DTs in biomanufacturing

Biomanufacturing relies on naturally occurring processes and reactions that permit the consistent production or output of biological products at a commercial scale. Specifically, these products may include medicine and vaccine production, antibacterials, on-demand molecule production, and on-demand tissues and organs.

In silico Biotechnology AG and Teva Pharmaceuticals have also partnered to apply in silico technology for predictive biomanufacturing to create and implement more efficient production processes of biopharmaceutical therapies. In the virtual DT system, multi-scale mechanistic and data-driven models are combined to mathematically relate adjustable input conditions (e.g., key process parameters (KPPs) and critical process parameters (CPPs) such as media compositions and bioreactor conditions PH, temperature, and dissolved oxygen) with output responses (e.g., key performance indicators (KPIs) such as titer and yield and critical quality attributes (CQAs))37. It is currently tested to be successful and is supported by the IoT, AI, and many other advanced technologies38.

Furthermore, these applications are not limited to the biomolecule production and extend to the synthesis of chemical molecules. For instance, the 4th Industrial Revolution has transformative effects on production processes39. In the pharmaceutical sector, its implementation simplifies complex drug manufacturing through technologies like AI, robotics, and IoT. One of the main goals of Industry 4.0 is to design innovative, tailor-made products that cater to the ever-evolving demands of customers, while maintaining economic and operational efficiency, reducing the need for human labor in challenging pharmaceutical processes.

DTs for surgical planning

Surgery is a complex process with many opportunities for error which can result in adverse or fatal outcomes for patients. The DT of anatomical structures can help surgeons simulate surgical approaches before the actual procedure26. The DT of heart models (HeartNavigator) has been developed for utilization before complex cardiac procedures, such as transcatheter aortic valve replacement (TAVR) surgical procedures. The computer-simulated “virtual TAVR” to guide TAVR has been reported. Specifically, simulated TAVR implantations with a different aortic prosthesis at their recommended implant depth were explored40.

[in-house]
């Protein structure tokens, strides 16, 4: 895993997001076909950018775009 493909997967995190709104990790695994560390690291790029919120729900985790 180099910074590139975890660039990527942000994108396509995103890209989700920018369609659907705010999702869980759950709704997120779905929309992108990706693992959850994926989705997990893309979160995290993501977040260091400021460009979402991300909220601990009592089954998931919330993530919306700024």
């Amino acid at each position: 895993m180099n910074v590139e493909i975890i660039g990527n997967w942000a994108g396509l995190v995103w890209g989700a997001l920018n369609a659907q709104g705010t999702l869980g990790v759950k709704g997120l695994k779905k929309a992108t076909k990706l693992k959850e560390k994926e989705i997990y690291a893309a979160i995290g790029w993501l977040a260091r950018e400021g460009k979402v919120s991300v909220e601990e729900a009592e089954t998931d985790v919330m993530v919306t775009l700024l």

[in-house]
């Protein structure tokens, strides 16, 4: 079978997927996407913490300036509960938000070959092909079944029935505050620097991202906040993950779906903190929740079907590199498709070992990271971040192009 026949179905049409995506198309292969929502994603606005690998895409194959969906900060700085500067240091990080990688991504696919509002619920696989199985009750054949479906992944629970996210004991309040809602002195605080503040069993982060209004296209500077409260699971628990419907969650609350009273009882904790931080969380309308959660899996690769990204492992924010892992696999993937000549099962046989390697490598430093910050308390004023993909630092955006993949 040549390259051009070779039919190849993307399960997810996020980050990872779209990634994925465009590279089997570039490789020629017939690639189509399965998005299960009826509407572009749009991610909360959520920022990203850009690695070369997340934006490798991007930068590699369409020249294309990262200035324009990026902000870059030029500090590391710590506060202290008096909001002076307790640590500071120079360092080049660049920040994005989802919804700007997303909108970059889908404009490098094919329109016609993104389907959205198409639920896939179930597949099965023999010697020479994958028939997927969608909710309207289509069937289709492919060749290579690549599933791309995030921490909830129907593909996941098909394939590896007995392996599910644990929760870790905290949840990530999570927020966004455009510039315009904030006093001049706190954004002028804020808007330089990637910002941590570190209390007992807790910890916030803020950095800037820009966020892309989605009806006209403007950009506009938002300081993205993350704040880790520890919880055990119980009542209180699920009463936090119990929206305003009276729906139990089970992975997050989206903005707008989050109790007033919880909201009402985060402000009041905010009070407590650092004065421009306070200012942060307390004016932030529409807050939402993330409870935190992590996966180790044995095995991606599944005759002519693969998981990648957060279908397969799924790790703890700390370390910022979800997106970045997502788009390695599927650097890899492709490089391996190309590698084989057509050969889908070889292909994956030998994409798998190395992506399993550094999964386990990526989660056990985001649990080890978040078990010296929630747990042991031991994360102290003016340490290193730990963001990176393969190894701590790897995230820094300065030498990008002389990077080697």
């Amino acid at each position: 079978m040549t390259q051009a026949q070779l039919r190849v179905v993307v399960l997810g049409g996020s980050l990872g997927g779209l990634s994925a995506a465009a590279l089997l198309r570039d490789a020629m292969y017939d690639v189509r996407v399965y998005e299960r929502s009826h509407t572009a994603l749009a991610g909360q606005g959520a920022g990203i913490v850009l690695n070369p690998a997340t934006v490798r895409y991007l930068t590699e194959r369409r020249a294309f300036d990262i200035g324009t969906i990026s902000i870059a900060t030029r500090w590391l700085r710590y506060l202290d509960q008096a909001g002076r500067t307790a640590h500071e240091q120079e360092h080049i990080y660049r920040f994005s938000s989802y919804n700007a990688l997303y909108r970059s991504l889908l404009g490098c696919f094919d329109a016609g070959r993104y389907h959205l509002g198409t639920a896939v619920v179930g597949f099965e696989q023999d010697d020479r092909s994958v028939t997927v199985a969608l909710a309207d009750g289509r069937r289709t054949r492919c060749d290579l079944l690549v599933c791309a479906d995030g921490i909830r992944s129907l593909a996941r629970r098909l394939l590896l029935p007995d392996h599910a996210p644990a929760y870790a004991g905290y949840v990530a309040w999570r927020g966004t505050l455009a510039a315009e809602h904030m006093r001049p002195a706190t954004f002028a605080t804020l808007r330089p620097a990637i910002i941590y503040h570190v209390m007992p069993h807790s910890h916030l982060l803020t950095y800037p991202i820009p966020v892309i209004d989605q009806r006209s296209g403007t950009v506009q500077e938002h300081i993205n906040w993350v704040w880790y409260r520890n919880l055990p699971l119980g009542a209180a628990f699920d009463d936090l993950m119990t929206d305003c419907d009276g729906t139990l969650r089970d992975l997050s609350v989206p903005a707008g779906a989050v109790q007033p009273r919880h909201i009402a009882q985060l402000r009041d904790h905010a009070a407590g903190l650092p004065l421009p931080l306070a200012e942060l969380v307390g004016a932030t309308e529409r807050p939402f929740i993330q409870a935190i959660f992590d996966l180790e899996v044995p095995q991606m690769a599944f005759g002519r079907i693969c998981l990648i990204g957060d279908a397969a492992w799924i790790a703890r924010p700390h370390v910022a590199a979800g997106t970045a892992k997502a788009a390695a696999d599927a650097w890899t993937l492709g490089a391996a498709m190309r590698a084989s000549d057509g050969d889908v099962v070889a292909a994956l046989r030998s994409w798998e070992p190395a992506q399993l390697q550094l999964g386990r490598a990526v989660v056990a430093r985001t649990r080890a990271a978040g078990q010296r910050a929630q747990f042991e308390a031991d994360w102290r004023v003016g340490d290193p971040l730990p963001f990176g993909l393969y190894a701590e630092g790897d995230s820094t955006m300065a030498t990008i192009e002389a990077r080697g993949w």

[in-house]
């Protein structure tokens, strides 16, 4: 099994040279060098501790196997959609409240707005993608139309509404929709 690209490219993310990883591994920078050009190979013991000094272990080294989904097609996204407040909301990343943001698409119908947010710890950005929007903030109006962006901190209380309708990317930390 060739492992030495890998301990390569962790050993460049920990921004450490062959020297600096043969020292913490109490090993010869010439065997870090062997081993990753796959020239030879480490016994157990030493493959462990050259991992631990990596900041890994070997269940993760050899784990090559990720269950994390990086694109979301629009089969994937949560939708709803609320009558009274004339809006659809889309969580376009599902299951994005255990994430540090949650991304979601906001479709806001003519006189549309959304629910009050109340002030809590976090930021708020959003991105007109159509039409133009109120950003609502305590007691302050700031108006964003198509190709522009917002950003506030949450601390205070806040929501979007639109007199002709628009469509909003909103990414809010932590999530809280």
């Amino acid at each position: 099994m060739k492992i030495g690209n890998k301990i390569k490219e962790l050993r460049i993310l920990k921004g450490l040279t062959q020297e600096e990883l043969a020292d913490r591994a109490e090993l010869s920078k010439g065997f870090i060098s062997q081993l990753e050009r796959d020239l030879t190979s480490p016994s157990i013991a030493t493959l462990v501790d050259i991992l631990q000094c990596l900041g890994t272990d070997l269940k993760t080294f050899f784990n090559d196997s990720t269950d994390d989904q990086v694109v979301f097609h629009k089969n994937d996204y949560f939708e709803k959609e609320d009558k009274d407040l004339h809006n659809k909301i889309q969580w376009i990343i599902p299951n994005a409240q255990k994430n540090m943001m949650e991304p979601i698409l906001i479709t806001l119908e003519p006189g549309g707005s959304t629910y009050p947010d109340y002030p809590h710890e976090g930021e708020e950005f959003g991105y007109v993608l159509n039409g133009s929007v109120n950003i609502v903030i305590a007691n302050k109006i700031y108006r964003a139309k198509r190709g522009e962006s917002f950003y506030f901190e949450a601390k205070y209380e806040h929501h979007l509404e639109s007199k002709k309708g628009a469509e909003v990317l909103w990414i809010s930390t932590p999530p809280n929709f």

The utilization of DTs in orthopedics is revolutionizing surgical procedures by helping surgeons’ study medical implants before surgery. In orthopedics, DTs are being developed to assist surgeons to choose the optimal stabilization method and optimal postoperative treatment based on individual patient characteristics41. DTs of trabecular bone using Deep Convolutional Generative Adversarial Networks are being used to simulate vertebroplasty operations and their impact on vertebral fracture responses42. In a cancer patient, a DT is being utilized to predict the risk of vertebral fracture in metastatic spine cancer patients after stereotactic body radiotherapy (SBRT) to assist in informed decision-making and design of better treatment strategies to benefit these patients43,44,45,46.

DTs for in-silico clinical trial design and intelligent randomized control trials

Clinical trials are costly and time-consuming. A developing strategy is an in-silico trial (IST), which is a clinical trial that is conducted digitally through simulation and modeling. Less than 10% of adult cancer patients participate in clinical trials and oncology has one of the lowest rates of success in bringing a drug to market approval, with likelihood at about 5.1%47,48. While structural barriers exist, a large portion of the costs of clinical trials are related to patient recruitment which is especially challenging in rare diseases where the standard of care therapies may not exist or where patients do not want to risk randomization to the standard of care or placebo. All these factors contribute to underpowered clinical trials or clinical trials that fail. ISTs can support better-powered trials, simulate both control and efficacy arms, and ultimately optimize patient recruitment and drug protocols49. Digital twins are different from external control arms that are incorporated into clinical trials. External controls are selected from external data sources such as historical clinical trials, and real-world data such as electronic health records or registries. Digital twins add predicted outcomes of individual patients’ model-based estimates of what the individual outcome would have been in the control group. Companies such as Unlearn.AI are designing trials in diseases where there is a significant amount of data, mainly neurological diseases such as Alzheimer’s, Parkinson’s, and multiple sclerosis14. While DTs are being developed, there has been increased confidence in in-silico tools, and in-silico trials have been recognized in both the development and regulatory approval of medical devices, as control arms in clinical trials.